Wednesday, October 24, 2018

Ottawa Ecobiomics hackathon: graph databases and Wikidata

Flag of Canada Pantone svg I spent last week in Ottawa at a "Ecobiomics" hackathon organised by Joel Sachs. Essentially we spent a week exploring the application of linked data to various topics in biodiversity, with an emphasis on looking at working examples. Topics covered included:

In addition to the above I spent some of the time working on encoding GBIF specimen data in RDF with a view to adding this to Ozymandias. Having Steve Baskauf (@baskaufs) at the workshop was a great incentive to work on this, given his work with Cam Webb on Darwin-SW: Darwin Core-based terms for expressing biodiversity data as RDF.

A report is being written up which will discuss what we got up to in more detail, but one take away for me is the large cognitive burden that still stands in the way of widespread adoption of linked data approaches in biodiversity. Products such as Metaphactory go some way to hiding the complexity, but the overhead of linked data is high, and the benefits are perhaps less than obvious. Update: for more o this see Dan Brickley's comments on "Semantic Web Interest Group now closed".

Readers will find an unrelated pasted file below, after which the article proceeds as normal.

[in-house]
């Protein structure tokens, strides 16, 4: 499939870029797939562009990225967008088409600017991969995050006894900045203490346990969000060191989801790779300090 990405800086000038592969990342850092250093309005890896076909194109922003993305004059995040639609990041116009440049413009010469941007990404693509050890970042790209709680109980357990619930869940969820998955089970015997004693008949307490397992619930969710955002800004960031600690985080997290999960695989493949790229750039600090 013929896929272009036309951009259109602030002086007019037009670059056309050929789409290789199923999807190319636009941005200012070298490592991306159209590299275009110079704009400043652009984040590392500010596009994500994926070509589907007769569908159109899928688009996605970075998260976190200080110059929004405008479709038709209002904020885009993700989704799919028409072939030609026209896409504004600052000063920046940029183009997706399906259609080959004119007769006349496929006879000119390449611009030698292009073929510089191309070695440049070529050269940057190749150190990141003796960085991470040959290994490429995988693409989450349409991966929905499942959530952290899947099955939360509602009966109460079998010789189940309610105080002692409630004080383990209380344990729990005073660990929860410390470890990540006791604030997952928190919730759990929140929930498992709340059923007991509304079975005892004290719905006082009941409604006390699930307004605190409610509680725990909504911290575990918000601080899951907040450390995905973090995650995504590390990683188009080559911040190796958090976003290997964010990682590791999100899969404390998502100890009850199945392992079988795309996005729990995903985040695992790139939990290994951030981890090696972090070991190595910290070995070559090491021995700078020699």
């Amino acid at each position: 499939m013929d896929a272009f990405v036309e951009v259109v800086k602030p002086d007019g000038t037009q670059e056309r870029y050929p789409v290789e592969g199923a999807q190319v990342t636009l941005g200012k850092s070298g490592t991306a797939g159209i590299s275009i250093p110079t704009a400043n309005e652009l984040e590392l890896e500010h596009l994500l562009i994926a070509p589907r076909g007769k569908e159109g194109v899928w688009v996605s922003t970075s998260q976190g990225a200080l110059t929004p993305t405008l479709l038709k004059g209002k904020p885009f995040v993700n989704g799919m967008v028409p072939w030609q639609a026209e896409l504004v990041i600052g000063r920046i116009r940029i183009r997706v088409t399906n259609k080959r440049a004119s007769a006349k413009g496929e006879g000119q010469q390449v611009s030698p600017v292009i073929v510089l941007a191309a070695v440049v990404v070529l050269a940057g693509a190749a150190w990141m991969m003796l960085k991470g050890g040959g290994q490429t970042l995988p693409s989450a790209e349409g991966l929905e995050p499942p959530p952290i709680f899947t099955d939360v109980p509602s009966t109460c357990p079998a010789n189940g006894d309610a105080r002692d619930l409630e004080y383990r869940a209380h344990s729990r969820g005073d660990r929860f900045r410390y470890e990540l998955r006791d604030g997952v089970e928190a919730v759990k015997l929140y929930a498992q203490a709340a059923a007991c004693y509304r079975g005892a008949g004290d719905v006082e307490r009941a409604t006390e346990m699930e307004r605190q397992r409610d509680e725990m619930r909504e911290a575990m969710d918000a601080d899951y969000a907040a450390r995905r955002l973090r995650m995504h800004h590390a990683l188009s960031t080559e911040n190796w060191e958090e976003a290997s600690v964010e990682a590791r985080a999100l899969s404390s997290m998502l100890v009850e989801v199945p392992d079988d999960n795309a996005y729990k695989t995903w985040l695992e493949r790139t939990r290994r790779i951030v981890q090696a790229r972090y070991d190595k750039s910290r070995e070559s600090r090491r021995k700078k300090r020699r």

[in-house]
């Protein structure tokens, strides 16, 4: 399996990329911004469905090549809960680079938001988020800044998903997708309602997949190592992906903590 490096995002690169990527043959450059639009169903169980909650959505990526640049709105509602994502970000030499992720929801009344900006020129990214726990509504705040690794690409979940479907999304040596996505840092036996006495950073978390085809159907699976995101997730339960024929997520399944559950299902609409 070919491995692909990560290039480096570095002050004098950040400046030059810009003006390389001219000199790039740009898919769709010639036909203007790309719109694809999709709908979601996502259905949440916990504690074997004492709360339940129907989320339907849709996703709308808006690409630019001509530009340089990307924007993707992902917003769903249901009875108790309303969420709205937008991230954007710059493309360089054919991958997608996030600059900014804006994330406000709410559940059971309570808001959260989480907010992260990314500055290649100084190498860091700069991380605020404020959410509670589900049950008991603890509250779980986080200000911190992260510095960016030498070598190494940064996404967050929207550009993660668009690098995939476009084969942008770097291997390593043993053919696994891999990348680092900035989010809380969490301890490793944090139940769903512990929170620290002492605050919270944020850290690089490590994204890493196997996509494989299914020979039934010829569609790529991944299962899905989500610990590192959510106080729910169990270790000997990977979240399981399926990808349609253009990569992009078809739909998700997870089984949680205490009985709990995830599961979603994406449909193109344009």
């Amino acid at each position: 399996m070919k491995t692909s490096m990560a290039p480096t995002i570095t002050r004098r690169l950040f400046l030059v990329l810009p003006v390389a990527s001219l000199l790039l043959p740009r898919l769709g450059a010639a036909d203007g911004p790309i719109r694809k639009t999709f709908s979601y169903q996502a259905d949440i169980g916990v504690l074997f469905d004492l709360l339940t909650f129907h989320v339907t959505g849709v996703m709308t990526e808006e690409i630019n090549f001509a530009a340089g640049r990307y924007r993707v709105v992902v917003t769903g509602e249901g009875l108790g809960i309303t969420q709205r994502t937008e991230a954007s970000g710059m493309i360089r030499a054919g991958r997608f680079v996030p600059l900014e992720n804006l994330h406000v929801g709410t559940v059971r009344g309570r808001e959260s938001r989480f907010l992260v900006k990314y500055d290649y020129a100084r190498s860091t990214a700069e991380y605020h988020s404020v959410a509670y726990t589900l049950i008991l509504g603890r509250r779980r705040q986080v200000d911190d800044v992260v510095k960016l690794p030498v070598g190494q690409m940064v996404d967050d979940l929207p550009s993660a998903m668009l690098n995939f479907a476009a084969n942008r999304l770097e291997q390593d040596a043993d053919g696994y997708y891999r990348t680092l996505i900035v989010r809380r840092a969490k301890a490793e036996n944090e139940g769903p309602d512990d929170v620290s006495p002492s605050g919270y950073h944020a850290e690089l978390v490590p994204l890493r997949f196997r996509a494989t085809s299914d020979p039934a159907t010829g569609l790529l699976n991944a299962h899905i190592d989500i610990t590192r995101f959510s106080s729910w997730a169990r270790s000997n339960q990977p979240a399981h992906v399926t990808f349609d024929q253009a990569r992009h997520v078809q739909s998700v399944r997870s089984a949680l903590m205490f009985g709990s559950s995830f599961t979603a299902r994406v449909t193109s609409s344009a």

In this context, the rise of Wikidata is perhaps the most important development. One thing we'd hoped to do but didn't get that far was to set up our own instance of Wikibase to play with (Wikibase is the software that Wikidata runs on). This is actually pretty straightforward to do if you have Docker installed, see this great post in Medium Wikibase for Research Infrastructure — Part 1 by Matt Miller, which I stumbled across after discovering Bob DuCharme's blog post Running and querying my own Wikibase instance. Running Wikibase on your own machine (if you follow the instructions you also get the SPARQL query interface) means that you can play around with a knowledge graph without worrying about messing up Wikidata itself, or having to negotiate with the Wikidata community if you want to add new properties. It looks like a relatively painless way to discover whether knowledge graphs are appropriate for the problem you're trying to solve. I hope to find time to play with Wikibase further in the future.

I'll update this blog post as the hackathon report is written.